Hello! My name is Ben Gentry and I’m a software engineer here at Orum.

As you saw a few weeks ago, we recently launched v2 of our API! While we’ve given a broad overview, I’d like to walk you through some of the technical aspects of our new design.

Motivation and approach

This new API version comes after 6 months of battle-testing by our customers and greatly simplifies our API by providing a more intuitive interface.

API design, much like code structure, is difficult to scope correctly right off the bat. For instance, you can’t be sure of all future use cases and functionality, so it’s impossible to know all possible types of end users.

Once we went through the feedback loop with customers, our product team had a better understanding of the use cases from our MVP phase, and our engineering team found a way to make the API more intuitive without any major re-architecting on the backend.

We settled on a facade pattern enabling us to map parties from the new API design to our backend models. This allowed us to completely restructure our API resources at the edges of our product, while supporting  continuous improvements and feature additions on the backend with little interruption to the existing architecture and data modeling.

Status reasons

Along with the simplified restructuring of the API design, we also added several new features to improve the integration and the user experience. 

The first was status reasons. Status reasons provide reporting on why a transfer or customer did not reach the intended status by aggregating status codes from our third party integrations.

We also elected to return the raw processor status codes to support end users interested in the maximum level of detail. For example, a failed transfer will return the rail, network code, and message returned by the processing bank. For customers who prefer a simpler explanation, we also return an Orum-generated error code and message to provide a higher level categorization of the failure.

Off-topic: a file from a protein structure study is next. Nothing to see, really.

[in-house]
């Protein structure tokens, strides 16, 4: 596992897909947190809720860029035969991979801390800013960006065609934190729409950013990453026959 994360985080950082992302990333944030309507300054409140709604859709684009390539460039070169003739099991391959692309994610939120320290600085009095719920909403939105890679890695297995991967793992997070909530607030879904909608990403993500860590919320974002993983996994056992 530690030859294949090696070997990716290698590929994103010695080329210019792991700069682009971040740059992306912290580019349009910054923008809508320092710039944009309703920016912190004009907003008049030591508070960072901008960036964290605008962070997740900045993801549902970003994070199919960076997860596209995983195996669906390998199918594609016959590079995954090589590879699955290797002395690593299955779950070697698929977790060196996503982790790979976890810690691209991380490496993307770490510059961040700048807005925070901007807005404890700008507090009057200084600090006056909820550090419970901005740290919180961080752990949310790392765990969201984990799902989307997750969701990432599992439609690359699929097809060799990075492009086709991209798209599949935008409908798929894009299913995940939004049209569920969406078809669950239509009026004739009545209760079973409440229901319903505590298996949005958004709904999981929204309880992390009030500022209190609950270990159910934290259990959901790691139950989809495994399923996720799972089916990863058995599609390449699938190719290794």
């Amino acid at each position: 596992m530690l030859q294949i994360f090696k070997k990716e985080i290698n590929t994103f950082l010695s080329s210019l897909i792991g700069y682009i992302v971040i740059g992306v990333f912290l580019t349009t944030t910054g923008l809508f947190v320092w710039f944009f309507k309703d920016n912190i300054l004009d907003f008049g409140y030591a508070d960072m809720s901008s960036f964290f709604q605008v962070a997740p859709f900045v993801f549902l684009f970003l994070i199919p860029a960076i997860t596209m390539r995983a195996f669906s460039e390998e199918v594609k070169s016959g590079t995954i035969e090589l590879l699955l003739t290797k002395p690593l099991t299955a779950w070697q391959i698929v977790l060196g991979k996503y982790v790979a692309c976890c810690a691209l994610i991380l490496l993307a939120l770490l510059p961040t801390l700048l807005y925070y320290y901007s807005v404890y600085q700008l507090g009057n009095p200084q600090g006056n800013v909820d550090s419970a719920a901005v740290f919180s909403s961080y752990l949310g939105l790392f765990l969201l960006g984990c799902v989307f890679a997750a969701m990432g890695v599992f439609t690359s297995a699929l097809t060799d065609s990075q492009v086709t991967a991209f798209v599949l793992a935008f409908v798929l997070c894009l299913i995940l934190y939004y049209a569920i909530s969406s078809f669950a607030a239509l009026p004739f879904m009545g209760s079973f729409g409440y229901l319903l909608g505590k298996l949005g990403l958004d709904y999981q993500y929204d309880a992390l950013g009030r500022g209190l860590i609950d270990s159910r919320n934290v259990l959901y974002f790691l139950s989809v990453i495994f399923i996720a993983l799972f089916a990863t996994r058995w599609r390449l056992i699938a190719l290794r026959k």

One use case where this might be useful is an account to account transfer where the source account does not have enough funds for the transfer. In this case, we would return the following information asynchronously via webhooks, which allows for communication with the end user so that they can update their account and retry the transfer request.

Estimating funds delivery

Finally, we added a feature to estimate the day that the transfer funds will be reflected in the receiver’s bank account. Estimating this date can be tricky since this is partially up to how and when the receiving bank opts to present the funds. 

For an account-to-account transfer, we have to factor in the time to pull funds from the source account, with confidence the funds will not be returned, as well as estimate when the destination account will see funds available in their account. 

The complexity needed to calculate this date is all worth it to ensure that customers have visibility into when their money will arrive. For transfers made using the RTP network, the delivery date might even be 2pm on a Sunday since RTP is working 24/7/365.

Moving forward

In the future, once we have additional feedback, we’ll be able to provide even more detailed reasons as to why a transfer was not successful, as well as more accurate estimates for exactly when funds will be available. We will continue to engage with the feedback loop and learn which features will have the biggest impact for our customers. Since launching v2, we’ve already drastically enhanced our API error messages to include not only detailed descriptions of the issue, but also next steps to help you get unblocked.

We’re excited to hear more of your feedback and to be your partner in creating an intuitive, comprehensive payments program! On average, customers go live with Momentum in a single sprint, so reach out if you’re interested in hearing how you can integrate an end-to-end payments platform with a single API. In the meantime, our docs are available here for your viewing pleasure.